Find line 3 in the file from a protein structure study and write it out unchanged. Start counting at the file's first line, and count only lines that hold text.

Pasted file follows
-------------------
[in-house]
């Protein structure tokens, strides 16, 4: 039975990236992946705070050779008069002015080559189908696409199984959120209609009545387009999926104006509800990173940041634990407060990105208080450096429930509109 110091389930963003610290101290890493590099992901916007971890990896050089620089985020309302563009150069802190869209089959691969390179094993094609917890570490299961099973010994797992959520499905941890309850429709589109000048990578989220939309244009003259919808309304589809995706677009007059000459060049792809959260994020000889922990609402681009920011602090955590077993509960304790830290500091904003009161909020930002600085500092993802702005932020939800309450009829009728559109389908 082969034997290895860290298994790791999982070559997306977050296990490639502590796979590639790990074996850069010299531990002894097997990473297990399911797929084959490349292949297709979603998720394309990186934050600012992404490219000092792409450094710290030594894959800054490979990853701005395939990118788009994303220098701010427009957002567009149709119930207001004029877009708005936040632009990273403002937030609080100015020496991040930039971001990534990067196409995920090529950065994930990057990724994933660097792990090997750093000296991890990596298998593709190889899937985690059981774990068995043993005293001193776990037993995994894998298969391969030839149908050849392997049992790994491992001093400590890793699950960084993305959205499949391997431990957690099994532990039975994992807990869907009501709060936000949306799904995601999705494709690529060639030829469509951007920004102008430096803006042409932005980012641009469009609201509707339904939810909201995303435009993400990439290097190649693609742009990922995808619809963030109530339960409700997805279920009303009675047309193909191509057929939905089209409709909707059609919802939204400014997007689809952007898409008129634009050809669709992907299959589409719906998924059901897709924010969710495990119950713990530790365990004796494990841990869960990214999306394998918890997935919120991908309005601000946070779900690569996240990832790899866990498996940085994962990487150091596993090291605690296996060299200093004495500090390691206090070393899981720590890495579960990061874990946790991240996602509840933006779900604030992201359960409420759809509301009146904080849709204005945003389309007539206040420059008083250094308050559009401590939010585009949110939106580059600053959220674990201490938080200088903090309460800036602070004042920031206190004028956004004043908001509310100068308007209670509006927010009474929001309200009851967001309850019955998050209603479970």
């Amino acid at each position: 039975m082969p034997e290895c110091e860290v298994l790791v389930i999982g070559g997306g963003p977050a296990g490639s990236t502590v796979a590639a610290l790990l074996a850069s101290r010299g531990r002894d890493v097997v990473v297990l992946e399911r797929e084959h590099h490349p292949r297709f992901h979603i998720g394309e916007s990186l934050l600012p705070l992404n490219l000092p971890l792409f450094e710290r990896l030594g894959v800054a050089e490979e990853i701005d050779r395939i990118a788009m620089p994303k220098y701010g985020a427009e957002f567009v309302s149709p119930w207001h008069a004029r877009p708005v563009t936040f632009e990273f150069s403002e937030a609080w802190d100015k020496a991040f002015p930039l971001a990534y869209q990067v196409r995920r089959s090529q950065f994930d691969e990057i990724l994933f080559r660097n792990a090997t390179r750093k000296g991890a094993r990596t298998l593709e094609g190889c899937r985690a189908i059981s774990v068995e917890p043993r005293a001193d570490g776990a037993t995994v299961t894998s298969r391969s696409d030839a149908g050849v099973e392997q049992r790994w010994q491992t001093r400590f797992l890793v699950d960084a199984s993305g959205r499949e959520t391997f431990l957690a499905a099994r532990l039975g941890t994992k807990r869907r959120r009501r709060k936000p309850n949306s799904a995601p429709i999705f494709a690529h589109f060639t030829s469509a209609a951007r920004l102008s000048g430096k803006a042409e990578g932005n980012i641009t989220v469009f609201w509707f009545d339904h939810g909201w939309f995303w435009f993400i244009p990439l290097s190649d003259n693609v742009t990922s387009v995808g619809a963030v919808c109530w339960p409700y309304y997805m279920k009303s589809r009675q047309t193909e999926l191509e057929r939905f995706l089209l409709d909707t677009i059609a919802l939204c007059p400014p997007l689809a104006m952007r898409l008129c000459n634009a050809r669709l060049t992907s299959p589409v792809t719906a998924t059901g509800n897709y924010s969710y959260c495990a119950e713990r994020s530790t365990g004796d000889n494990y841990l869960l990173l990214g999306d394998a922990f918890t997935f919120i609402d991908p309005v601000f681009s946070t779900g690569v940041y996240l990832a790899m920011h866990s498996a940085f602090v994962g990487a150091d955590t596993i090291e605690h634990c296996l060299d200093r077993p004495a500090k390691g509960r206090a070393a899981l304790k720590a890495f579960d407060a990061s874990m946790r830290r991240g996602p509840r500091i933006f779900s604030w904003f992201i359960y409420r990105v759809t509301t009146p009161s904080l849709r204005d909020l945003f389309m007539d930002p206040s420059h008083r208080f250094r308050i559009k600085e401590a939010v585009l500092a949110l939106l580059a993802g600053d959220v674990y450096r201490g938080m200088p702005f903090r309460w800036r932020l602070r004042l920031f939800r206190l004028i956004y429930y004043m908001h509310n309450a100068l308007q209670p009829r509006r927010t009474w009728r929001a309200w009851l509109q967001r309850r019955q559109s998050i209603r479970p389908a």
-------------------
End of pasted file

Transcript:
């Amino acid at each position: 039975m082969p034997e290895c110091e860290v298994l790791v389930i999982g070559g997306g963003p977050a296990g490639s990236t502590v796979a590639a610290l790990l074996a850069s101290r010299g531990r002894d890493v097997v990473v297990l992946e399911r797929e084959h590099h490349p292949r297709f992901h979603i998720g394309e916007s990186l934050l600012p705070l992404n490219l000092p971890l792409f450094e710290r990896l030594g894959v800054a050089e490979e990853i701005d050779r395939i990118a788009m620089p994303k220098y701010g985020a427009e957002f567009v309302s149709p119930w207001h008069a004029r877009p708005v563009t936040f632009e990273f150069s403002e937030a609080w802190d100015k020496a991040f002015p930039l971001a990534y869209q990067v196409r995920r089959s090529q950065f994930d691969e990057i990724l994933f080559r660097n792990a090997t390179r750093k000296g991890a094993r990596t298998l593709e094609g190889c899937r985690a189908i059981s774990v068995e917890p043993r005293a001193d570490g776990a037993t995994v299961t894998s298969r391969s696409d030839a149908g050849v099973e392997q049992r790994w010994q491992t001093r400590f797992l890793v699950d960084a199984s993305g959205r499949e959520t391997f431990l957690a499905a099994r532990l039975g941890t994992k807990r869907r959120r009501r709060k936000p309850n949306s799904a995601p429709i999705f494709a690529h589109f060639t030829s469509a209609a951007r920004l102008s000048g430096k803006a042409e990578g932005n980012i641009t989220v469009f609201w509707f009545d339904h939810g909201w939309f995303w435009f993400i244009p990439l290097s190649d003259n693609v742009t990922s387009v995808g619809a963030v919808c109530w339960p409700y309304y997805m279920k009303s589809r009675q047309t193909e999926l191509e057929r939905f995706l089209l409709d909707t677009i059609a919802l939204c007059p400014p997007l689809a104006m952007r898409l008129c000459n634009a050809r669709l060049t992907s299959p589409v792809t719906a998924t059901g509800n897709y924010s969710y959260c495990a119950e713990r994020s530790t365990g004796d000889n494990y841990l869960l990173l990214g999306d394998a922990f918890t997935f919120i609402d991908p309005v601000f681009s946070t779900g690569v940041y996240l990832a790899m920011h866990s498996a940085f602090v994962g990487a150091d955590t596993i090291e605690h634990c296996l060299d200093r077993p004495a500090k390691g509960r206090a070393a899981l304790k720590a890495f579960d407060a990061s874990m946790r830290r991240g996602p509840r500091i933006f779900s604030w904003f992201i359960y409420r990105v759809t509301t009146p009161s904080l849709r204005d909020l945003f389309m007539d930002p206040s420059h008083r208080f250094r308050i559009k600085e401590a939010v585009l500092a949110l939106l580059a993802g600053d959220v674990y450096r201490g938080m200088p702005f903090r309460w800036r932020l602070r004042l920031f939800r206190l004028i956004y429930y004043m908001h509310n309450a100068l308007q209670p009829r509006r927010t009474w009728r929001a309200w009851l509109q967001r309850r019955q559109s998050i209603r479970p389908a």